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To the eye of a soldier there could hardly
be a more pleasing sight, than that
expeditionary column, as it filed out of
Constantine a little before sunrise one splendid
morning in January. I had previously served
in India under Sir John Keane, General
Nott, Lord Gough, and Sir Charles Napier,
and had witnessed some magnificent bodies
of troops take the field; but I had never seen
so workmanlike a brigade before.

First came the infantry with their brown
faces, small useful kepi on the head, and light
grey cap├┤tes, or great-coats, with the skirts
turned back to give greater freedom in walking.
We laugh at French troops for putting
on their watch-coats to march and fight in;
but the practice is not without considerable
advantage. This coat makes the coolest
and most pleasant garment for the weary
pedestrian, while his regular uniform is
lighter to carry on his back, and is saved a
great deal of wear and tear. Another
peculiarity of the French infantry is, the red
trouser being always tucked into the gaiter
on the line of march. This, too, is a great
help in walking, for nothing can be more
annoying than the dangling leg of a loose
trouser during a long day's march.* In
rear of the regular infantry, came the Zouaves,
then in succession the artillery, Chasseurs
d'Afrique, hussars, spahis, and the various
equipages militaires. What struck me most
forcibly when witnessing the march of this
column, was the smallness of the amount of
baggage, the completeness and compactness
of all the auxiliaries, and the perfect order
with which every department was conducted.
I had previously seen in Indiaand latterly
have much oftener witnessed in the Crimea
how everything connected with the comforts,
the feeding, and the general care of our
men when in the field, was left to chance.
When commanding in Scinde, the late Sir
Charles Napier endeavoured to organise a
baggage corps, and to introduce something
like order and regularity into the various
departments which administer to the well-being
of the soldier when in the field; but he did
not take much by his move. He raised against
himself a host of enemies; who, in the long
run, proved mighty to torment one of the
best soldiers that ever wore the English
uniform.
* See "Insularities," volume the Thirteenth, page the First.

Of military mismanagement in the Crimea
we have all heard enough. Who that has
witnessed the scene, can ever forget the
crushing, crowding, confusion, and swearing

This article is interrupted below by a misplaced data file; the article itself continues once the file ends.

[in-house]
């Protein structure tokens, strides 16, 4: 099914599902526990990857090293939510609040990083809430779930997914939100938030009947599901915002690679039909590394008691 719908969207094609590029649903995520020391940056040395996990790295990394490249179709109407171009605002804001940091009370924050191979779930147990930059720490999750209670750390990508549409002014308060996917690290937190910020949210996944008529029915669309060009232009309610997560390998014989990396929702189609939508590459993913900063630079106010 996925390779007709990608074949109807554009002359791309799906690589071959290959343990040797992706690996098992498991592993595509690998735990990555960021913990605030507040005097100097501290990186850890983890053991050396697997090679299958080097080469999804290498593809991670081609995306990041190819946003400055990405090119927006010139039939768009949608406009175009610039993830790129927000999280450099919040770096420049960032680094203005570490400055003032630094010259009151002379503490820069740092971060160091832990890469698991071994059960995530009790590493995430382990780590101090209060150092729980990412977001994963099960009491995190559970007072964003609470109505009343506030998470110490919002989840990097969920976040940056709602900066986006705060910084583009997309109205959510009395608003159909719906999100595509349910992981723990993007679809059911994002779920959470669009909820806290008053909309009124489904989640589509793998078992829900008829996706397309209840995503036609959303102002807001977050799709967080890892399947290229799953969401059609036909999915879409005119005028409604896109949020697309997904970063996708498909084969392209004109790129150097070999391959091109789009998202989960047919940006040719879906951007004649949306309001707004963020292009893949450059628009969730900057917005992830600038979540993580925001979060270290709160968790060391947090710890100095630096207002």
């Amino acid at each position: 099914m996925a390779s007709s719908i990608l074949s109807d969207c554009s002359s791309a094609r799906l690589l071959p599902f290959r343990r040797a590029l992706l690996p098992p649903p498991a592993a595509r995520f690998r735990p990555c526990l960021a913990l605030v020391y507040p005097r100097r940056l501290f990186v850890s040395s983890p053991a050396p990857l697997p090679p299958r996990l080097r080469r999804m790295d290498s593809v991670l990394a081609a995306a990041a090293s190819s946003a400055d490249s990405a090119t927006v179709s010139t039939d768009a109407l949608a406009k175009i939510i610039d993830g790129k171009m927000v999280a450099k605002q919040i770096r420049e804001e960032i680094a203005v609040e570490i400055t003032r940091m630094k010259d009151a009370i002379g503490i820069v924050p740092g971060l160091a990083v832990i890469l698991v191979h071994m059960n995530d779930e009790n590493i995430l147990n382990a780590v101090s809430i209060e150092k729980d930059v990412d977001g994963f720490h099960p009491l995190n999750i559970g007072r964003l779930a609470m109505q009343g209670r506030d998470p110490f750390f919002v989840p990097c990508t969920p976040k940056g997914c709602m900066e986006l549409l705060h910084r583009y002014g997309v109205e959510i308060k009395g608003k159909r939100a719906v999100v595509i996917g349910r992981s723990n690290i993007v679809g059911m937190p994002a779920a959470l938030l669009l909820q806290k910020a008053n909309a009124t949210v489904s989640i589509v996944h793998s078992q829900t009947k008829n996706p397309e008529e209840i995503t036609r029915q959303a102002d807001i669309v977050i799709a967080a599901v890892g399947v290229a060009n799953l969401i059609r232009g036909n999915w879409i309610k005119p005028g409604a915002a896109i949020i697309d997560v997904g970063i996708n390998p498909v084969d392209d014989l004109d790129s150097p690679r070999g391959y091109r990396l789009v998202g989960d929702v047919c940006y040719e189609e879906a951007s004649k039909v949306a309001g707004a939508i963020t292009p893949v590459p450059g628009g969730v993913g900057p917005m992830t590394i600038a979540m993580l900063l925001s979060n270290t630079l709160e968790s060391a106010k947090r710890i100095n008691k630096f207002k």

exhibited amongst the followers, baggage,
and commissariat of an Indian army when
moving? The immense quantity of private
baggage allowed, the innumerable non-combatants
in the shape of native private servants
with their families and their followers, is
fabulous. I remember, in eighteen
hundred and thirty-eightnine, during Sir John
Keane's campaign into Affghanistan, the
average number of camels which each officer
of the regiment I then belonged to had for
his own use, was no less than eight, whilst
the native camp followers of the corps were
in the proportion of five to every effective
sabre in our ranks. How differently they
manage these matters in Algeria! I am speaking
within bounds, in declaring that the
whole baggage of the two thousand men
starting into the desert upon a six months'
campaign, and having to carry every
necessary as well as every comfort of life with
themwas not equal to one half of what
followed my own single regiment, when it
took the field against the Sikhs in eighteen
hundred and forty-five.

But more surprising still, was the admirable
order, regularity, and method which
pervaded every department of the baggage.
When the column started in the morning,
every mule was in its place, and marched
close up to the rear of the troops. The
consequence was, that when we got into the
enemy's country, a very small body of
soldiers sufficed to protect it against the
Arabs. On the line of march every mule
kept its place; and, if wanted in a hurry,
could be found instantly. The difference
between this orderly proceeding and the
confusion that exists among the camels, bullocks,
carts and drivers appointed to carry military
baggage in India, led me to make some
inquiries on the subject. I found that
each military division of the French army
has attached to it three companies of
equipages militaires; two of these companies
being composed of men to lead, look after,
and if necessary defend against the enemy,
the baggage mules; the third company being
composed of mounted men, some of whom act
as postilions; while others guard and keep in
order the various carts, waggons, and
ambulances on the march. With our division there
were rather more than four hundred mules,
including the spare animals and those destined
to carry the sick and wounded. The equipages
militaires are commanded by officers of various
ranks, who have under them subalterns and
other subordinates. These gentlemen take as
much pride in the condition of their mules,
and the regularity and order kept by the
baggage on the line of march, as any captain
of our Life Guards takes in the general
appearance of his men and horses at a review
in Hyde Park. This appreciation of work, be
it ever so humble, is a most remarkable and
striking characteristic of the French service.
In our own army we are too apt to look down
upon the commissariat, and other administrative
departments connected with our
troops. Unless an officer or soldier belongs
to the fighting portion of the forces, we regard
him as a being who has a questionable right
to wear uniform. No such preposterous
nonsense is to be found among the French. Who
I does not recoil with horror on reading descriptions

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